The theme of the IFMSA General Assembly in March 2013, “Advocacy and the Physician in training,” acknowledged that advocacy and medicine are inseparably intertwined. Discussions at international conferences such as the “World Health Summit” and reports by eminent organisations such as the Royal College of Physicians UK have also highlighted the ever evolving awareness of the need for physicians to be equipped with advocacy skills. Yet standard medical school education in no way prepares future physicians for this role.
Physicians as advocates is not a new concept. Historically, physicians were known to be those that advocated on behalf of their patients, their communities and stood up for those without a voice. In a climate where social determinants of health are increasingly considered, the advocating physician is required to engage politically, to debate policy and to battle for funding. Currently, to ensure that you are prepared for this role requires extra-curricular involvement and significant time investment. To teach such skills in medical school isn’t to say that all physicians would go on to use them, but it would be the first step to creating a generation of empowered advocates.
To begin considering how advocacy could be incorporated into medical curricula the recent emergence of global health education onto medical curricula could provide a basis. Linking the teaching of advocacy to global health education may promote a culture of linking problem identification to action. In that sense, incorporating advocacy skills into medical education could provide a new culture of thought in which the skills for tackling issues which arise within medical training are provided.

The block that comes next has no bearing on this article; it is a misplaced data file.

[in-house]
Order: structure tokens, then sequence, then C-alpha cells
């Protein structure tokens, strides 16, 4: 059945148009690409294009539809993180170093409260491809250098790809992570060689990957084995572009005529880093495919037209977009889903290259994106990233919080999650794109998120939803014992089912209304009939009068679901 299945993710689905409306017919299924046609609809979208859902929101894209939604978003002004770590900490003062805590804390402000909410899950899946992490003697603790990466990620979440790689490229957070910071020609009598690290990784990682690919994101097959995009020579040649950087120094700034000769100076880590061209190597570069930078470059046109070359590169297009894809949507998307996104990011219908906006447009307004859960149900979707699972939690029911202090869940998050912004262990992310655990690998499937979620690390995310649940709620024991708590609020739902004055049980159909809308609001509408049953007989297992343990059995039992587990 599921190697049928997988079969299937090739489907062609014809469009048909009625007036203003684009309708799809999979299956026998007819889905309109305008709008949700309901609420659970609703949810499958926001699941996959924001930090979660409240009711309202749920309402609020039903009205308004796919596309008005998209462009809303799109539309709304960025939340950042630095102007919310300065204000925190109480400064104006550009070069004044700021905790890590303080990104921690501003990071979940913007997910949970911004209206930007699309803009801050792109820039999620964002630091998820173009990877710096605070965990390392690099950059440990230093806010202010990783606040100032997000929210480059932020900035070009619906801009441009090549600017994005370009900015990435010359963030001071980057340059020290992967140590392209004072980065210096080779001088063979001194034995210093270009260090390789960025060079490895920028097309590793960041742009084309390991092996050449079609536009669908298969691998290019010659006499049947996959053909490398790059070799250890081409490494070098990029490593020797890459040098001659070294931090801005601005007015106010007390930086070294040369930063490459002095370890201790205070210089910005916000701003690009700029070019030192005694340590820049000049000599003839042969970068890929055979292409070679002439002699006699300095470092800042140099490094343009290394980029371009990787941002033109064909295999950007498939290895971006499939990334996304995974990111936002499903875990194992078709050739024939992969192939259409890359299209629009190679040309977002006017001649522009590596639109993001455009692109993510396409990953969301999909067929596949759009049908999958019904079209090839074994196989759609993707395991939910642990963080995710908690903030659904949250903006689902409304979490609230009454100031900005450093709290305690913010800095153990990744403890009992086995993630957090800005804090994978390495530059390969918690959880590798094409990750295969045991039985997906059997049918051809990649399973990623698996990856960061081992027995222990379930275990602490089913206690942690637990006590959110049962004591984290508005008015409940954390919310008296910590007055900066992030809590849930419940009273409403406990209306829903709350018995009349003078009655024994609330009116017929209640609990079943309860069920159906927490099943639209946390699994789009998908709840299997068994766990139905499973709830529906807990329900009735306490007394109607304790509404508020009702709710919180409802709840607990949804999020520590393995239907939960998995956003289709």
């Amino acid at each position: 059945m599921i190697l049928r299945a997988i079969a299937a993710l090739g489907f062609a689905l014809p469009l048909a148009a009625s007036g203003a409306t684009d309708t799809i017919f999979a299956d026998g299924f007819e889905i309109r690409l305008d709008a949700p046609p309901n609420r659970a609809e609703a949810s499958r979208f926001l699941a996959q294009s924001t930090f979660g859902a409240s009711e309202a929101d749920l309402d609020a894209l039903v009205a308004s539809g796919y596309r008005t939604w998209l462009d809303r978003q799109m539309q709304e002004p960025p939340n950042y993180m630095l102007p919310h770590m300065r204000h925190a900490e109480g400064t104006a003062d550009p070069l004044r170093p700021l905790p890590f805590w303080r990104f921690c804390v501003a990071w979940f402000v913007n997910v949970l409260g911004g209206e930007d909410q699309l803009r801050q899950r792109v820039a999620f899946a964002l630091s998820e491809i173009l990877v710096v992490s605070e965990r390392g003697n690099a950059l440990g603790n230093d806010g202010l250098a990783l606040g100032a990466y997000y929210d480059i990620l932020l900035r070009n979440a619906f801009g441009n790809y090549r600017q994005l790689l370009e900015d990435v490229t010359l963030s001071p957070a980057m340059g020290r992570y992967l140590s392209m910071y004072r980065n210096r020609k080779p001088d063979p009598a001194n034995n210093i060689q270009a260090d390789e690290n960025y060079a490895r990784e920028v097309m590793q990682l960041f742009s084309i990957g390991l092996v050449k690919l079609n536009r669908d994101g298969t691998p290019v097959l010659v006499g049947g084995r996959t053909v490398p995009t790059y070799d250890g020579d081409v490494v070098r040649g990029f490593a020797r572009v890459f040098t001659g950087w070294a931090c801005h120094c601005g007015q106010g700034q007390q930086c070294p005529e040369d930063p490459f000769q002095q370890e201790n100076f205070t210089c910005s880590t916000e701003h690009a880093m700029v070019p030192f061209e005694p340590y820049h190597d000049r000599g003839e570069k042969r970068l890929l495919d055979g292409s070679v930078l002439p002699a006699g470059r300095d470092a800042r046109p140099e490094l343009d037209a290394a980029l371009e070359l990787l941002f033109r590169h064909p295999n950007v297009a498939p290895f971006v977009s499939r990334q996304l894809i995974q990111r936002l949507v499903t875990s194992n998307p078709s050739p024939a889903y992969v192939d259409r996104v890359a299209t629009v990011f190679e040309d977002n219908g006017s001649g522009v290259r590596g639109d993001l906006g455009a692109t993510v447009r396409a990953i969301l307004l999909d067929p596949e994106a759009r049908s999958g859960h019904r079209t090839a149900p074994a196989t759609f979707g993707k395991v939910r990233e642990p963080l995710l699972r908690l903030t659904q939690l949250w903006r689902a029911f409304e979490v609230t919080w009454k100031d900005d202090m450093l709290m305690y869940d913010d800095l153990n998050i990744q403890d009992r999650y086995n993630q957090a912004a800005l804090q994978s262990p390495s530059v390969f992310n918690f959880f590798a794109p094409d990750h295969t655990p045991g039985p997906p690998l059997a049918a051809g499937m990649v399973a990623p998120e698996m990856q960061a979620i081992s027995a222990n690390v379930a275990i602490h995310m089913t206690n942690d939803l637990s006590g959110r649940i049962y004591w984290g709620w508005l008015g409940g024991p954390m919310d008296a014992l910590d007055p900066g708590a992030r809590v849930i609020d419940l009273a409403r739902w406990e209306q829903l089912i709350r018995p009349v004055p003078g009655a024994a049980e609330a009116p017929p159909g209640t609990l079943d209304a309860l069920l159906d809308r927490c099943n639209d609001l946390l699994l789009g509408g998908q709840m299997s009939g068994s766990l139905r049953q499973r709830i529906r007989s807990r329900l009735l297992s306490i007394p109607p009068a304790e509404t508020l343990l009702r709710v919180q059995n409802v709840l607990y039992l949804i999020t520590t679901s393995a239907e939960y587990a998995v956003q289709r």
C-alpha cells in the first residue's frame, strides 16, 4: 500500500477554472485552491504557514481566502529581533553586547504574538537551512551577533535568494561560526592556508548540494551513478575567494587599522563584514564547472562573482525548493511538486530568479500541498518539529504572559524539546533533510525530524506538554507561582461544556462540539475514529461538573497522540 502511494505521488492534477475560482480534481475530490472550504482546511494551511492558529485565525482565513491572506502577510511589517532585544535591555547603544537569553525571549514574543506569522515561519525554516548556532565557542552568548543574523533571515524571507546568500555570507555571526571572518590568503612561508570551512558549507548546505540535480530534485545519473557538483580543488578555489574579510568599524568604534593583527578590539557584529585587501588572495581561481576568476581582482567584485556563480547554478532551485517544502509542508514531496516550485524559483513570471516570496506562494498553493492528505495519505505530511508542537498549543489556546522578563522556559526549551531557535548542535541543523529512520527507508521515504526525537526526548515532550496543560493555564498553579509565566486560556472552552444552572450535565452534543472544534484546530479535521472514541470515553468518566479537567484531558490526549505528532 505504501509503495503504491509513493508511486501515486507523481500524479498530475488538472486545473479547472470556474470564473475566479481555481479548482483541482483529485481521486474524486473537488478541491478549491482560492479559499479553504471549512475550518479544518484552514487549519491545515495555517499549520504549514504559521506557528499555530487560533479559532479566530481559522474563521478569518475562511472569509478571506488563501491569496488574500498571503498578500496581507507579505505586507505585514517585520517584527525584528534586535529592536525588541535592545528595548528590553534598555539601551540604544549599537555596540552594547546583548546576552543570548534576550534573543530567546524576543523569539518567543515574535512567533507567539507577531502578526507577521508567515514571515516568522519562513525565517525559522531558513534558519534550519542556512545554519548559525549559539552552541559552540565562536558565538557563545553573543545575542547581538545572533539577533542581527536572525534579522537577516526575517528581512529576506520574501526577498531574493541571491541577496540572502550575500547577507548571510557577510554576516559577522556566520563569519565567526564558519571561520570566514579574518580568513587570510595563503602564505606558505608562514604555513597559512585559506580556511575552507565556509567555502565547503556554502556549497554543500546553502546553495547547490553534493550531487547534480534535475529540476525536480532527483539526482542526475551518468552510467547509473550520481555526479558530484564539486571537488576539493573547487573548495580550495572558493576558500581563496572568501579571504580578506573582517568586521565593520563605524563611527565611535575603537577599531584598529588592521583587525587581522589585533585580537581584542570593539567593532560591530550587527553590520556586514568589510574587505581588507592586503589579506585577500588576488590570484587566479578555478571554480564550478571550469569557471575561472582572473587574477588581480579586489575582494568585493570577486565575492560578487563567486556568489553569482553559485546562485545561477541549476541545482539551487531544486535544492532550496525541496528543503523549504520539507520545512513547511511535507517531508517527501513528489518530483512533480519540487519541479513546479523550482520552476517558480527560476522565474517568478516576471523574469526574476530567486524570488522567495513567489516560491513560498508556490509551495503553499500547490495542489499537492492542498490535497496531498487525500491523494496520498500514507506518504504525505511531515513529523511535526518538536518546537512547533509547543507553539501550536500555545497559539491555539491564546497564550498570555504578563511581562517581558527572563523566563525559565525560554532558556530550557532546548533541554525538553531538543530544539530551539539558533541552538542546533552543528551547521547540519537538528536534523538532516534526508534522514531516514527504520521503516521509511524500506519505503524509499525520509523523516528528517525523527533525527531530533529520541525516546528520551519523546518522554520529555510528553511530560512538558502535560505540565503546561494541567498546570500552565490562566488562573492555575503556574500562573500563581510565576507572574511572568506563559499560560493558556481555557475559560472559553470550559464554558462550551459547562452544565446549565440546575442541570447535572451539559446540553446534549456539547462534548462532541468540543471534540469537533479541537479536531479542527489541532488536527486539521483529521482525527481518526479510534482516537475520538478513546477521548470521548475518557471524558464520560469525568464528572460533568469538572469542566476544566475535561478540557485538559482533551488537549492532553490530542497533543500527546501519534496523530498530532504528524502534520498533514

Within the International Federation of Medical Students Associations (IFMSA) and many of its member organisations, advocacy training and global health education workshops are commonplace and ever-growing. Feedback is consistently positive, and an increasing base of evidence demonstrates the success of these workshops in empowering participants. This year, the Think Global initiative within the IFMSA will aim to continue and broaden the provision of global health education and advocacy skills in order to produce a generation of medical students equipped to change the world!
Current projects include the development of a standardised Global Health Advocacy Training which will be piloted locally in Quebec and at a meeting of the IFMSA in Tunisia. The Think Global project is also in the process of collating resources for this training; all contributions would be welcome at email@example.com.
In the near future we hope to develop this training, disseminating plans and empowering more global health advocates worldwide.
Anya Gopfert & Claudel P-Desrosiers
Think Global Coordinators 2013-2014